Read More >> The Orthodox Church on Controversial Topics

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4 Responses

  1. It was pointed out some time ago that trans apologists are at odds with homosexual apologists. The person arguing homosexuality is normal will say God made me this way, God doesn’t make mistakes so I need not change. The trans person says God made me this way, God DOES make mistakes, so I HAVE to change, correct what God did wrong. The two groups form a fundamental threat to each other. If one is right the other can’t possibly be. It’s surprising they can coexist in the same parade, marching as they do in opposite directions. The Orthodox position is (I think) God doesn’t make mistakes, we do, and both groups are wrong. Very popular in the culture, of course.

    1. Hi Bob,

      Christ is in our midst!

      What an astute observation! You are correct in summarizing the Orthodox position. God does not make mistakes in the way He creates us. And if we suffer from same sex attraction or gender dysphoria, we can compare that to the man born blind or those possessed by demons. God created them that way for a reason, most likely to serve as an example to others who seek to attain theosis (salvation) by battling against the vices that plague us. It is in our selfishness to satisfy these perverse desires that we fall into sin.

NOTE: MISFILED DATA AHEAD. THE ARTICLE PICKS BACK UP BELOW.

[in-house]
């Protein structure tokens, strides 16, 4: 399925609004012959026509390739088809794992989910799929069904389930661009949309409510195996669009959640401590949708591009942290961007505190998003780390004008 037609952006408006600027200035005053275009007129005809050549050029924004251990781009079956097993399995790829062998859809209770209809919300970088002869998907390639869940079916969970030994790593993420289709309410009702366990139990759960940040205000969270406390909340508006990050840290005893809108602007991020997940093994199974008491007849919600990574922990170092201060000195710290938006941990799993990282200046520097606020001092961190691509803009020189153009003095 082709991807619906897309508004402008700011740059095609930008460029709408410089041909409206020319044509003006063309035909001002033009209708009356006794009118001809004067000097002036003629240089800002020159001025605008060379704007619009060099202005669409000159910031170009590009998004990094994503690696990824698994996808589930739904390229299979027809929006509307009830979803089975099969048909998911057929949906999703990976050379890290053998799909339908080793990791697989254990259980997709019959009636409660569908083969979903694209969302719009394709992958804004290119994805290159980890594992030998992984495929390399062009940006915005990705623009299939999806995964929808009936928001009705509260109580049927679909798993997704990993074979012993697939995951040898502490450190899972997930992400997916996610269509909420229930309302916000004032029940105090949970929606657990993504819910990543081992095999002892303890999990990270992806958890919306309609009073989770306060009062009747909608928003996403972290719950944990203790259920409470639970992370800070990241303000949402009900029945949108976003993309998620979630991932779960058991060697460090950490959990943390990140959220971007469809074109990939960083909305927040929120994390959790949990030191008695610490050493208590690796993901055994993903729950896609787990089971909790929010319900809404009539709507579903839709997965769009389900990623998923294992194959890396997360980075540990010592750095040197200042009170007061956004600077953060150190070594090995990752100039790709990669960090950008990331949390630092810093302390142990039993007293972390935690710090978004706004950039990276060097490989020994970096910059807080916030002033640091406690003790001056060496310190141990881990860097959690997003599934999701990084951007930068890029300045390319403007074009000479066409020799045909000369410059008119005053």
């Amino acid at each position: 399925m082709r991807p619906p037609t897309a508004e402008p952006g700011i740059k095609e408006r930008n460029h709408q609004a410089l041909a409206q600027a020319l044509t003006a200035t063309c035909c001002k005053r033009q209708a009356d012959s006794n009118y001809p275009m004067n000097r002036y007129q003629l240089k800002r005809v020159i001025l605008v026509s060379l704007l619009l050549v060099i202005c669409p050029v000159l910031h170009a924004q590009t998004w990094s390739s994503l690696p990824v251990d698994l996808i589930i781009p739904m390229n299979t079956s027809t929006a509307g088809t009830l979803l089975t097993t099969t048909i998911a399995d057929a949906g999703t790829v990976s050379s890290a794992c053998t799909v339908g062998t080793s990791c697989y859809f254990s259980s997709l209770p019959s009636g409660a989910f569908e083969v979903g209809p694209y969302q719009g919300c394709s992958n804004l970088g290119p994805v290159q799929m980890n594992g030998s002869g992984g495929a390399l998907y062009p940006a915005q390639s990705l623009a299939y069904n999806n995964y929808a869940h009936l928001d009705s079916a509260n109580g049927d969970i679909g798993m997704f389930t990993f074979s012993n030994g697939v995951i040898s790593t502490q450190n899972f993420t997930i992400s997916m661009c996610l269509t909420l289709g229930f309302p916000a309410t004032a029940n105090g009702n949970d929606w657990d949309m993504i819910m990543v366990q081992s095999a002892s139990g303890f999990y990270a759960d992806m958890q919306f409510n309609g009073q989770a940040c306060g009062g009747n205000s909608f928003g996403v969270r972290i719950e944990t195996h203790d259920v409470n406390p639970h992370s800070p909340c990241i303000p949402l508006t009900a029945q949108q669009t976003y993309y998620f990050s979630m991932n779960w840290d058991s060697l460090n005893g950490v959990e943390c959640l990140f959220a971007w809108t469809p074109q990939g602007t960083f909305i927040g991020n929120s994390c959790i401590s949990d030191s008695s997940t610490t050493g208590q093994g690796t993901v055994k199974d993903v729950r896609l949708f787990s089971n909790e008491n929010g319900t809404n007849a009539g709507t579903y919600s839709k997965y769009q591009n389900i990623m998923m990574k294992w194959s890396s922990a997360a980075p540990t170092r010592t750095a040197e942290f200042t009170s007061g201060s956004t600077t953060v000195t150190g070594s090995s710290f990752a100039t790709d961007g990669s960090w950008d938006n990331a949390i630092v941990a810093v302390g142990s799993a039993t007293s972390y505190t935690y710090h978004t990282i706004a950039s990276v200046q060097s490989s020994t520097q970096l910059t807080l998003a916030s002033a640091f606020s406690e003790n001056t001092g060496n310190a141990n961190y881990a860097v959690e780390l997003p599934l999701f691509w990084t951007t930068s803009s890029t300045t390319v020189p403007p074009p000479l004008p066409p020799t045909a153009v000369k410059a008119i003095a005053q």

Unfortunately, both groups are indeed becoming popular in secular culture. As Christians, we must not allow this to anger us, but instead see it as an opportunity to evangelize, live the life Christ asks us to live, and be an example to those who suffer from these conditions.

      God bless!

  2. Thank you for your thoughts and interest in this area. It is a complex issue and not an easy one. The crucial aspect of these issues, is that one be “pastored” well towards the goal of simply living one’s life to the best of one’s ability. As a teacher, we had priestly visits who spoke to staff about the dangers of “homophobia” and so I developed a professional attitude of acceptance towards all gays. I am not the judge, God will judge. My job was to make sure that the young student developed a love for life and to live one’s life to the full. After years of working in a Catholic school, I found most people to be hateful and at times it was intolerable to keep working in a Christian setting. It was on the advice of an orthodox priest who also worked there for short while that I leave such an environment. Through it all, I learned compassion, especially towards youth, who revealed to me that they were gay. What I found remarkable about my experience, was the incredible love that parents had for their teenagers. Parents simply pray for leaders who will minister to their youth with love and acceptance.

    1. Hi Mary,

      Christ is in our midst!

      Thank you for sharing your story with us. You are absolutely correct: having a loving spiritual father makes all the difference. It is most unfortunate that the people you interacted with were hateful and intolerable. Because of this, so many in the LGBT community do not properly understand how God feels about them. We must remember to adorn ourselves with compassion when we approach anyone struggling with same sex attraction or gender dysphoria. We have to meet them where they are, let them know God loves them and wants them to be in communion with Him, and engage in fruitful conversation.

      God bless!